Proud of the Positive Impact We’ve Made
14 August 2015
Kim Haring is an integral part of MENTOR Maryland’s clinical team. She has dedicated her career to helping children with complex medical challenges and brings her passion for caring and experience in pediatric nursing to MENTOR Maryland’s Medically Fragile Foster Care program. In her role as nurse supervisor, she works to ensure that children with complex medical conditions receive personalized services and that foster parents are equipped with the skills needed to support the children in their care. We recently spoke with Kim about her experience in pediatric nursing.
How did you start your career in nursing?
I was interested in being in a health-related field, and it was through my volunteer work at a local hospital that I knew I wanted to be a nurse. After graduating with a degree in nursing from Johns Hopkins, I worked at Washington Pediatric Hospital. Some of the children there with serious medical needs were placed with MENTOR Maryland after being discharged because they didn’t have homes to go to or because they didn’t have the specialized supports they needed at home. In MENTOR Maryland’s Medically Fragile Foster Care program, children receive personalized medical care from specially trained foster parents in a loving home. I admired the work they did and wanted to be part of it. I’ve been with MENTOR Maryland for 15 years and am proud of the positive impact we’ve made.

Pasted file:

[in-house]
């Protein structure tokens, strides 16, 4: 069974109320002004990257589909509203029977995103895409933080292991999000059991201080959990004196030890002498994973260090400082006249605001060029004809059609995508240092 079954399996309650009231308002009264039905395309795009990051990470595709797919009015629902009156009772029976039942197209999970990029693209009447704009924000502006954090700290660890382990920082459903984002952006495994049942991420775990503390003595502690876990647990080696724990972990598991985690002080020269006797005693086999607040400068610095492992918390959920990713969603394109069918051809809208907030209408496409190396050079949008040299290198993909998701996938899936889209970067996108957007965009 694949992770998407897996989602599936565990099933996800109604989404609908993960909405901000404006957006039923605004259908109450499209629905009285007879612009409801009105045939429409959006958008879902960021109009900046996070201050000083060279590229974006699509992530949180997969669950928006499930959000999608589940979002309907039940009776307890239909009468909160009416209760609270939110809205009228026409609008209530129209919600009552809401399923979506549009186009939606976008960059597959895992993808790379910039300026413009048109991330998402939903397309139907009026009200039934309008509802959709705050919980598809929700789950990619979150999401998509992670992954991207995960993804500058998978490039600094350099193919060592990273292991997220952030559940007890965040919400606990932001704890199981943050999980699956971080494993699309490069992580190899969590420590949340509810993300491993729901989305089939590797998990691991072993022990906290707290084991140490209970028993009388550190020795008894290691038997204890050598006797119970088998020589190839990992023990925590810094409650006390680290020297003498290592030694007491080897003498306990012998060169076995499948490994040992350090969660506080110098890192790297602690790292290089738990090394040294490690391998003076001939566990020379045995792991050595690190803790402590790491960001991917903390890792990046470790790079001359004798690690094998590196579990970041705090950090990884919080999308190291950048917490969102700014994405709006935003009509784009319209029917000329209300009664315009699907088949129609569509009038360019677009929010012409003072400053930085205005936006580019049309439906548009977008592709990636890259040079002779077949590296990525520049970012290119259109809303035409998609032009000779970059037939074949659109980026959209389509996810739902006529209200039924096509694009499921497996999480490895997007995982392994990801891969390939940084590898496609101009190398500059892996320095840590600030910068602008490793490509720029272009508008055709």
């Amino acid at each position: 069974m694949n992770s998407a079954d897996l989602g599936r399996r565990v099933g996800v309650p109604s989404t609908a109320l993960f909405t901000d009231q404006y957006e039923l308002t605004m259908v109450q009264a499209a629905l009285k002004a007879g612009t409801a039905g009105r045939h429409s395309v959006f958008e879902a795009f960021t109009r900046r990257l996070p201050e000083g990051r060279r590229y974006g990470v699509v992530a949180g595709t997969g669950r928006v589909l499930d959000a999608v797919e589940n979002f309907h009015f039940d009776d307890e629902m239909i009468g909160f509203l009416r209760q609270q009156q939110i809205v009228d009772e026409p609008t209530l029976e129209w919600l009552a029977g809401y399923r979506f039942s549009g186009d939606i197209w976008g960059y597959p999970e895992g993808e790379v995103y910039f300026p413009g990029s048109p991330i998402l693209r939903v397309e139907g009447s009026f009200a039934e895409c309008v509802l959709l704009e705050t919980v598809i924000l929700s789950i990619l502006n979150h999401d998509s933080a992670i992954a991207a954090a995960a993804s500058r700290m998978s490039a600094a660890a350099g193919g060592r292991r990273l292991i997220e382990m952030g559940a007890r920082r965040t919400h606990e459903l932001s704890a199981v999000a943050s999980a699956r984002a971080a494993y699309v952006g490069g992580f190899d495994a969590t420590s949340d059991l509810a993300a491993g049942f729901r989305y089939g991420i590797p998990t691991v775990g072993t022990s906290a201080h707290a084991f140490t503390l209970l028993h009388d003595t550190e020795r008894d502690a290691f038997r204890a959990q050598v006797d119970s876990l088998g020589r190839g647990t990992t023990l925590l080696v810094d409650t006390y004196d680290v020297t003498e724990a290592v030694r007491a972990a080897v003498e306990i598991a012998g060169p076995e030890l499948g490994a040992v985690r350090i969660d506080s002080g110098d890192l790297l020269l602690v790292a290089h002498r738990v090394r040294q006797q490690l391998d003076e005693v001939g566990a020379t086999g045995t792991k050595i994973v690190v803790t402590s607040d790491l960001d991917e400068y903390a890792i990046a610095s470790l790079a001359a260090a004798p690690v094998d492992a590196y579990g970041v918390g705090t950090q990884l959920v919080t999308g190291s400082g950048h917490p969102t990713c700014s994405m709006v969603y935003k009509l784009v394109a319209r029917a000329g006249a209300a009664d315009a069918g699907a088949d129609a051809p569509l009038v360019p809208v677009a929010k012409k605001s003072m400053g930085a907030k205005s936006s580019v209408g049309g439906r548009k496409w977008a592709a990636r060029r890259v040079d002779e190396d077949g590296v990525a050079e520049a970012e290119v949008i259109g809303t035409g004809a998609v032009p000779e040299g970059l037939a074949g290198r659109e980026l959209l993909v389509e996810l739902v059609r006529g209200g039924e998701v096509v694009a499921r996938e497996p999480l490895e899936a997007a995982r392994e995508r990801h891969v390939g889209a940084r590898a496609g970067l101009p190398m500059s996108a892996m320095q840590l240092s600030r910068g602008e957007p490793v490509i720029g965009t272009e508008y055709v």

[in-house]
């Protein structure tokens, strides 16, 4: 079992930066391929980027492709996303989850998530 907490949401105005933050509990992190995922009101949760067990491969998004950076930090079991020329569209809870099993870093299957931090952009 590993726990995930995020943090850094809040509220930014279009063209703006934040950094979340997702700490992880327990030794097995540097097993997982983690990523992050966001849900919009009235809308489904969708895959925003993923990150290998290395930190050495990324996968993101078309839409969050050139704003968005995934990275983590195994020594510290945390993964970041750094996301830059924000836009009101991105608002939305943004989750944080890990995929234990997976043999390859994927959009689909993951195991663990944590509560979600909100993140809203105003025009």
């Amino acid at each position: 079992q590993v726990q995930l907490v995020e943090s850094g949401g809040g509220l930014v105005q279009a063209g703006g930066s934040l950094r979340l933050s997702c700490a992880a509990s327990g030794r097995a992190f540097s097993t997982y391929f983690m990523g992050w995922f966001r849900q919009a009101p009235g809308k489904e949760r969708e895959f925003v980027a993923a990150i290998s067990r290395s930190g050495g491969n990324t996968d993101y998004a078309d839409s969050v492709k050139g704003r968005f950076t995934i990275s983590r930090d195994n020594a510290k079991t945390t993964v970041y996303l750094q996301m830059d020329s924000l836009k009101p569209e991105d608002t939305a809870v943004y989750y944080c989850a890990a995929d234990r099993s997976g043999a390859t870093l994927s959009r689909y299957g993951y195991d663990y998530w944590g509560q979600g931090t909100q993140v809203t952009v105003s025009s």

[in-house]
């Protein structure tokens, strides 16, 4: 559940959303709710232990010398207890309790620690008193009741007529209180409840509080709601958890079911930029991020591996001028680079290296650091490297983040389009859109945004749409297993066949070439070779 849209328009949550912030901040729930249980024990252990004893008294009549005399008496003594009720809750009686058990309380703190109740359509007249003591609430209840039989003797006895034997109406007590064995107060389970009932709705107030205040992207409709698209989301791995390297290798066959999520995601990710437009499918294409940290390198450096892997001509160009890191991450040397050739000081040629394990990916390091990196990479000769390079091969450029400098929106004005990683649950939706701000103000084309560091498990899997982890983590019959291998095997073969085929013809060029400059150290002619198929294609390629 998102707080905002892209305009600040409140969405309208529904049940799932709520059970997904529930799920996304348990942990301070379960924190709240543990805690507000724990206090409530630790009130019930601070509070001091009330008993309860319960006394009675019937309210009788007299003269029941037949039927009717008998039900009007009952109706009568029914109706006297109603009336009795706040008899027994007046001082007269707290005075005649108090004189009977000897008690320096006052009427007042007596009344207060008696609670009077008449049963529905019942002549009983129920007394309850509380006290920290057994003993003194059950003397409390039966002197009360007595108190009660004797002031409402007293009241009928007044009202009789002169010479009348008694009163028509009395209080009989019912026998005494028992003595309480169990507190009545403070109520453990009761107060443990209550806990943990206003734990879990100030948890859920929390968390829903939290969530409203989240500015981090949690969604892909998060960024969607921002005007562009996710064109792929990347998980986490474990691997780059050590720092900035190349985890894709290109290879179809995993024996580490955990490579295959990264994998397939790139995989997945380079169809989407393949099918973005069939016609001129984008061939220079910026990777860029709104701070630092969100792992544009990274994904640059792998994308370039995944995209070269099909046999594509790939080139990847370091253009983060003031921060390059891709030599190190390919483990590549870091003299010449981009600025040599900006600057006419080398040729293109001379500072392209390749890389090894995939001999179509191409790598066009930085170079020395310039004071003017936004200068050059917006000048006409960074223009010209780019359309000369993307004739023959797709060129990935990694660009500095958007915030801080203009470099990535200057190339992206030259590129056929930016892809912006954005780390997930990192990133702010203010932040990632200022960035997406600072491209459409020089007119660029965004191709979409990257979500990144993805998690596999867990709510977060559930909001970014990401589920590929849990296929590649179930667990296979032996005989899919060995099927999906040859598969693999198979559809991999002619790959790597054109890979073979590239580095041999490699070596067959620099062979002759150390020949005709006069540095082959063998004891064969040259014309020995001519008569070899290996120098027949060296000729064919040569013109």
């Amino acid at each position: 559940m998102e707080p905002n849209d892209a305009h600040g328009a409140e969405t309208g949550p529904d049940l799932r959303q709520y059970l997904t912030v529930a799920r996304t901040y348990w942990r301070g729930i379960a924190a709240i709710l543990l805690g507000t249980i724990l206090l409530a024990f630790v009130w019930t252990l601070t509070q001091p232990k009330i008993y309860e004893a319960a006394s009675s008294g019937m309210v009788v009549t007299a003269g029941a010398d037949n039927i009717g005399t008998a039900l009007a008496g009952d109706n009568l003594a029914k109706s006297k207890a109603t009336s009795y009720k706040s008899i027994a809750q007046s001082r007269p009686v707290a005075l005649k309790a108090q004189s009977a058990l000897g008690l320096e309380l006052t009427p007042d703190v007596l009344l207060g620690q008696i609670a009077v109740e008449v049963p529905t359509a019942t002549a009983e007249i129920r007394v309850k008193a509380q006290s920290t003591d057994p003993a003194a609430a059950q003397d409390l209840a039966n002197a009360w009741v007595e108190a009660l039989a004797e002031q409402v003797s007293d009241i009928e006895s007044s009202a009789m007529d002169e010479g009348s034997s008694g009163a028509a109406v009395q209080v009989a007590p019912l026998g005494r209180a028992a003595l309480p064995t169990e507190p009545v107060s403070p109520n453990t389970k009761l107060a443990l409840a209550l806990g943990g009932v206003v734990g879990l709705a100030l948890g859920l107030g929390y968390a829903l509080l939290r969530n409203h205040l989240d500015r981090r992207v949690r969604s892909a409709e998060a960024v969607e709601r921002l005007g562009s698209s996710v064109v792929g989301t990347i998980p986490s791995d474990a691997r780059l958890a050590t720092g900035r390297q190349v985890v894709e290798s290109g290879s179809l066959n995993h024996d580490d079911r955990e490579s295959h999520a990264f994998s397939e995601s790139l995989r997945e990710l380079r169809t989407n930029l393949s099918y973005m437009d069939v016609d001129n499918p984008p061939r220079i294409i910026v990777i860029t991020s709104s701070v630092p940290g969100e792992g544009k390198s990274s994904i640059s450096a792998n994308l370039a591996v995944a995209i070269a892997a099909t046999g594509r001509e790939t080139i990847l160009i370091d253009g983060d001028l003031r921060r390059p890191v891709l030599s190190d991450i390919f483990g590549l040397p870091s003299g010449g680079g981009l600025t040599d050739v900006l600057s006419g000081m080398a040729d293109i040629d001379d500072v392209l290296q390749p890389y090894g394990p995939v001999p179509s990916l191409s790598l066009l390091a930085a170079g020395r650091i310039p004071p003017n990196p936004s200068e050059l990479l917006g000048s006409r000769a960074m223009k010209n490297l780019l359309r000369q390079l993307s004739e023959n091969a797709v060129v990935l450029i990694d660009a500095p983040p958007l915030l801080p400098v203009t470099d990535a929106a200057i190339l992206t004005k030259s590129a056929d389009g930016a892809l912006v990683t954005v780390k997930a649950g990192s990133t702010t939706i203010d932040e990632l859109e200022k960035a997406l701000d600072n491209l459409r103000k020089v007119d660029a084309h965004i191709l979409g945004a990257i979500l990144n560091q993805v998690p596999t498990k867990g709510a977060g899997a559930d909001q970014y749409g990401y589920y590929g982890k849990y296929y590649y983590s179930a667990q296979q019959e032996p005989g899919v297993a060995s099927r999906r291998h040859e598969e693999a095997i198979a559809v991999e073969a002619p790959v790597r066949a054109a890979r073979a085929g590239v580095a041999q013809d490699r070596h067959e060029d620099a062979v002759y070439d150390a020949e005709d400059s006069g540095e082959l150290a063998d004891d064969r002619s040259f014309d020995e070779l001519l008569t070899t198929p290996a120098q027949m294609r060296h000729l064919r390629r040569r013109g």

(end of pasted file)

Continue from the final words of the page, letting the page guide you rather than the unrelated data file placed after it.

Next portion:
What makes pediatric nursing a rewarding field?
Through my work in the Medically Fragile Foster Care program, I’ve seen the amazing difference good medical care and a loving family can have on a child. I’ve worked with toddlers who can’t even sit up by themselves when they first come to us. Within a short amount of time, they’re walking, talking, or making other significant strides all because they were placed in a loving home with the right medical care. I’ve helped kids reunify with their biological families after working with the parents on how to provide their children with specialized supports. And I’ve seen children find forever families when their foster parents adopt them. A lot of kids achieve permanency through our program, which is an important goal.
What advice would you give to someone interested in becoming a nurse?
Always keep learning because each individual is different. In our program, we’ll see kids facing a range of challenges. They may have ventilators, feeding tubes, cerebral palsy, pre-natal drug exposure, seizure disorders, HIV/AIDS, or significant developmental delays. You have to know how to support a range of complex diagnoses. That’s why my team regularly participates in rigorous trainings and continuing education opportunities. We’re continually seeking ways to improve our high-quality services for the benefit of the individuals we support.
To learn more about nursing jobs and other opportunities at MENTOR Maryland, visit our career page.